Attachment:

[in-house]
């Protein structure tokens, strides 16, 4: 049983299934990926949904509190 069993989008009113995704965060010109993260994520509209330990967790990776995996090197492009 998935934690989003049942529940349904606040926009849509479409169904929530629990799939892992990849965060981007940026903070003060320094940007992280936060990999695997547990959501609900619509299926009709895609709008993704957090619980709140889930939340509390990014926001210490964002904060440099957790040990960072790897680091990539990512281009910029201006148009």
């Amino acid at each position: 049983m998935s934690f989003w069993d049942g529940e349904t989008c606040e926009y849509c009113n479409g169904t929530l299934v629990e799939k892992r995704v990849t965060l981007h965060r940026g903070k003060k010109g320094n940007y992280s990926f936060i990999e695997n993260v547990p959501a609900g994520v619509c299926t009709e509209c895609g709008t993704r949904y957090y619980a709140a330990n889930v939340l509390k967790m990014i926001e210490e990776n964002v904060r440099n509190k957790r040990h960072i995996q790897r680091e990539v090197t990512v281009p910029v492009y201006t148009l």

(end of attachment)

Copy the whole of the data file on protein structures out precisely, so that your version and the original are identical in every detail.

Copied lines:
[in-house]
């Protein structure tokens, strides 16, 4: 049983299934990926949904509190 069993989008009113995704965060010109993260994520509209330990967790990776995996090197492009 998935934690989003049942529940349904606040926009849509479409169904929530629990799939892992990849965060981007940026903070003060320094940007992280936060990999695997547990959501609900619509299926009709895609709008993704957090619980709140889930939340509390990014926001210490964002904060440099957790040990960072790897680091990539990512281009910029201006148009």
């Amino acid at each position: 049983m998935s934690f989003w069993d049942g529940e349904t989008c606040e926009y849509c009113n479409g169904t929530l299934v629990e799939k892992r995704v990849t965060l981007h965060r940026g903070k003060k010109g320094n940007y992280s990926f936060i990999e695997n993260v547990p959501a609900g994520v619509c299926t009709e509209c895609g709008t993704r949904y957090y619980a709140a330990n889930v939340l509390k967790m990014i926001e210490e990776n964002v904060r440099n509190k957790r040990h960072i995996q790897r680091e990539v090197t990512v281009p910029v492009y201006t148009l």